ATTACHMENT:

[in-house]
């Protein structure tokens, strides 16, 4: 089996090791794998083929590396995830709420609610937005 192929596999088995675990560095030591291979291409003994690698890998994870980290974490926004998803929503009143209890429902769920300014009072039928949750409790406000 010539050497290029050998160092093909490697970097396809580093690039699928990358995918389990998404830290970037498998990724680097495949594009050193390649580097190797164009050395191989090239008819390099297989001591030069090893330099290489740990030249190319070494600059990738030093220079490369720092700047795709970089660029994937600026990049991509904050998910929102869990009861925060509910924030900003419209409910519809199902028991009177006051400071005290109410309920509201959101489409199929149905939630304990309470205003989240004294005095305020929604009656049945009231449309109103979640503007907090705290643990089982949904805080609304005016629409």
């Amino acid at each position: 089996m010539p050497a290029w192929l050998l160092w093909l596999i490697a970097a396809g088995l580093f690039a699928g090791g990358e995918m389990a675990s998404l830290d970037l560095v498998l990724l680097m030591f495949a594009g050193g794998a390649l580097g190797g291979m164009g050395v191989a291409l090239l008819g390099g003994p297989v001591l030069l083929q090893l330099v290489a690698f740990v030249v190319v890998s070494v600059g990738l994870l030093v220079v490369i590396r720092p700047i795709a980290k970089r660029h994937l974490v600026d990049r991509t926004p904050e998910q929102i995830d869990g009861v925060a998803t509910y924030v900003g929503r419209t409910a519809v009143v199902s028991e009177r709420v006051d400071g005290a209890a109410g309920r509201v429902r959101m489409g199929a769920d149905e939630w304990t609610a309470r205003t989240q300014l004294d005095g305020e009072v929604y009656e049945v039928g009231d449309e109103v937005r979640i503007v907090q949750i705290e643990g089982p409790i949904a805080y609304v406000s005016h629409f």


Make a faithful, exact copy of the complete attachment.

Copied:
[in-house]
């Protein structure tokens, strides 16, 4: 089996090791794998083929590396995830709420609610937005 192929596999088995675990560095030591291979291409003994690698890998994870980290974490926004998803929503009143209890429902769920300014009072039928949750409790406000 010539050497290029050998160092093909490697970097396809580093690039699928990358995918389990998404830290970037498998990724680097495949594009050193390649580097190797164009050395191989090239008819390099297989001591030069090893330099290489740990030249190319070494600059990738030093220079490369720092700047795709970089660029994937600026990049991509904050998910929102869990009861925060509910924030900003419209409910519809199902028991009177006051400071005290109410309920509201959101489409199929149905939630304990309470205003989240004294005095305020929604009656049945009231449309109103979640503007907090705290643990089982949904805080609304005016629409």
């Amino acid at each position: 089996m010539p050497a290029w192929l050998l160092w093909l596999i490697a970097a396809g088995l580093f690039a699928g090791g990358e995918m389990a675990s998404l830290d970037l560095v498998l990724l680097m030591f495949a594009g050193g794998a390649l580097g190797g291979m164009g050395v191989a291409l090239l008819g390099g003994p297989v001591l030069l083929q090893l330099v290489a690698f740990v030249v190319v890998s070494v600059g990738l994870l030093v220079v490369i590396r720092p700047i795709a980290k970089r660029h994937l974490v600026d990049r991509t926004p904050e998910q929102i995830d869990g009861v925060a998803t509910y924030v900003g929503r419209t409910a519809v009143v199902s028991e009177r709420v006051d400071g005290a209890a109410g309920r509201v429902r959101m489409g199929a769920d149905e939630w304990t609610a309470r205003t989240q300014l004294d005095g305020e009072v929604y009656e049945v039928g009231d449309e109103v937005r979640i503007v907090q949750i705290e643990g089982p409790i949904a805080y609304v406000s005016h629409f």